Defense industry of Russia

Defense industry of Russia

The Defense industry of Russia is a strategically important sector and a large employer. It is also a significant player in the global arms market. Russia is the second largest conventional arms exporter after the United States, with $8 billions' worth of exports in 2008.


Economic significance

Russia's defence industry employs 2.5 – 3 million people and accounts for 20% of all manufacturing jobs.[1] The combined revenue of the industry's 20 largest companies in 2009 was $12.25 billion.[2]

State orders

President Dmitry Medvedev with Sevmash employees in July 2009. Sevmash is Russia's largest shipbuilding company and the country's only producer of nuclear submarines.

During the crisis years of the Russian economy, the country's defence industry survived mainly on exports. Today, domestic defence procurement is an important source of income for the industry. State orders for military equipment have risen considerably during the last decade. While in 2002, the State Defense Order amounted to only RUB 62 billion, by 2007 the sum had risen to RUB 302.7 billion. When calculated in constant 2000 prices, this represents an increase by a factor of two.[3]

The State Defense Order for 2009 was expected to amount to a record of RUB 1.2 trillion, showing an increase of RUB 70 billion from the previous year. The order was expected to be raised by a further RUB 40 billion for 2010, and by RUB 60 billion for 2011.[4] In total, the state plans to spend $128 billion in military procurement in the 2009–2011 period.[5] Military-Industrial Commission of Russia is responsible for supervising the distribution and implementation of the State Defense Order.


A Sukhoi Su-30 of the Russian Air Force in flight over Russia in June 2010. Sukhoi fighters are popular export products of the Russian defense industry.

Russia is the world's second largest conventional arms exporter after the United States. In 2008, the Russian defence companies delivered over $8 billions' worth of arms to foreign customers. The most popular types of weaponry bought from Russia are Sukhoi and MiG fighters, air defense systems, helicopters, tanks, armored personnel carriers and infantry fighting vehicles.[6] Aviation products make up about half of the country's arms exports.[7]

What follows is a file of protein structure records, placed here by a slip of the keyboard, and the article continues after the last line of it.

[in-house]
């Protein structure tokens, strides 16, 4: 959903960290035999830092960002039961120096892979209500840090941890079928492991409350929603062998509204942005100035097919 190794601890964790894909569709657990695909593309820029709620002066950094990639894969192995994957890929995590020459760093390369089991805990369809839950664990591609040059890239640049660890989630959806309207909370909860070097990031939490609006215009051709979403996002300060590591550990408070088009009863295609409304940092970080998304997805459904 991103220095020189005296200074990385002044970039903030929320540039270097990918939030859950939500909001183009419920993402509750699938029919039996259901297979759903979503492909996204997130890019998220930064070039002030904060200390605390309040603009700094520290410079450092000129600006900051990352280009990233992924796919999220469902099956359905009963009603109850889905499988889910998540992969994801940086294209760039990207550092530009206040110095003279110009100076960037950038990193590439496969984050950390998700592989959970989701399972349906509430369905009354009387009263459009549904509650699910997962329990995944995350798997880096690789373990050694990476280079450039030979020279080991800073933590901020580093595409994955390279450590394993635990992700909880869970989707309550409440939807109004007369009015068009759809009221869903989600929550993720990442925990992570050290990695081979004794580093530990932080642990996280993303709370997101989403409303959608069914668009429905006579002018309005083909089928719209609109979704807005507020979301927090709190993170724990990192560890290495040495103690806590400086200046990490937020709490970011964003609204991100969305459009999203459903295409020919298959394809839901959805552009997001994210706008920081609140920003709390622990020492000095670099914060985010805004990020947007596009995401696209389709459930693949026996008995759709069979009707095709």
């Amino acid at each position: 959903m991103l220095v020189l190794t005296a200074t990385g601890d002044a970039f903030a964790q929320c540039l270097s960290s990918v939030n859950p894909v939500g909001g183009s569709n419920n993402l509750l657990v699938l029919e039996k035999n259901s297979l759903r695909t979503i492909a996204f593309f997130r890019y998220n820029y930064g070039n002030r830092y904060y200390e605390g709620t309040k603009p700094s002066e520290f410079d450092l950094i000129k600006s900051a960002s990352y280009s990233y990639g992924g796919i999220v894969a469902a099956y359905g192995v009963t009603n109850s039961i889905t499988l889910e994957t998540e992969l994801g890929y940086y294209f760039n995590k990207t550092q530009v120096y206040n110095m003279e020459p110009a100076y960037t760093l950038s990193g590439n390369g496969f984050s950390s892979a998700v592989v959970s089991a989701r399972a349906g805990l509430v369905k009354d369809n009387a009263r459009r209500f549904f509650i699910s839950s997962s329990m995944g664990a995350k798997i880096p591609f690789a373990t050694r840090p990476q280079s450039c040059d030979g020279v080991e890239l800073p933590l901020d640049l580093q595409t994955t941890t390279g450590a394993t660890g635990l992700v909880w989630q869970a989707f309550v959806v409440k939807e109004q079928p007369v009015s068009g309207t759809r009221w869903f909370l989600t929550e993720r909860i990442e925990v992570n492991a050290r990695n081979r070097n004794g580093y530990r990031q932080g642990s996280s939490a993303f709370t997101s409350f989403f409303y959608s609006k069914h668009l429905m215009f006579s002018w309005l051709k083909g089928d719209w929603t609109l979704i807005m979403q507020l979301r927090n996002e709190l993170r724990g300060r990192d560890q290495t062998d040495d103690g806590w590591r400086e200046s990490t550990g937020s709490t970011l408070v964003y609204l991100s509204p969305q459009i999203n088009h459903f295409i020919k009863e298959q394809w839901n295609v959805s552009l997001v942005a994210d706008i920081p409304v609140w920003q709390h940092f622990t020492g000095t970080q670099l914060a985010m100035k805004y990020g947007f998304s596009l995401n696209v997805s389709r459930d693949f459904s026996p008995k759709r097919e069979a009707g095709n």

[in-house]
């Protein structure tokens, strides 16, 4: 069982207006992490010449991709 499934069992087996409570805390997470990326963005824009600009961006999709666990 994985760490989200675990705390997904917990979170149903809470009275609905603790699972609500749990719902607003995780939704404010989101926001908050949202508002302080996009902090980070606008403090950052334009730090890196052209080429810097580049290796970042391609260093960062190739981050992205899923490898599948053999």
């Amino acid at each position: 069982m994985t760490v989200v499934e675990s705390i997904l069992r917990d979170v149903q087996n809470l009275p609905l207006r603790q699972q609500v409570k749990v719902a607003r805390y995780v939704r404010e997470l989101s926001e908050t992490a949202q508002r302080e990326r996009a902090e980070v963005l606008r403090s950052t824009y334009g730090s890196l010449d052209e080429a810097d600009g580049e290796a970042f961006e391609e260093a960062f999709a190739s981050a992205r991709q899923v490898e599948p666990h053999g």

Since 2007, the government-controlled consortium Rosoboronexport has had a legal monopoly on Russian arms exports. All exports must proceed through Rosoboronexport, although 22 firms are allowed to independently export spare parts and components. In 2010, total Russian arms exports amounted to $10 billion. Rosoboronexport's share was $8.6 billion, with independent suppliers making up the difference.[8]

The Moscow-based independent defense think-tank Centre for Analysis of Strategies and Technologies has analysed the identified exports of Russian weapons in the year 2009. The share of different weapon types was the following: 61% Aerospace, 21% Ground, 9% Naval, 8% Air Defense and 1% other. Algeria was the top customer with an export share of 29%, followed by India (25%) and China (10%). Vietnam became Russia's largest weapons customer in terms of new contracts signed in 2009, especially due to a large order for six Project 636M Kilo-class submarines. Vietnam is expected to considerably increase its share of Russian arms exports in the future.[9]

Russian arms exports by year[10]
2001 2002 2003 2004 2005 2006 2007 2008 2009
$3.7 bn $4.8 bn $5.6 bn $5.8 bn $6.1 bn $6.5 bn $7.4 bn $8.3 bn $8.8 bn


S-400 Triumf air defense missile system manufactured by Almaz-Antey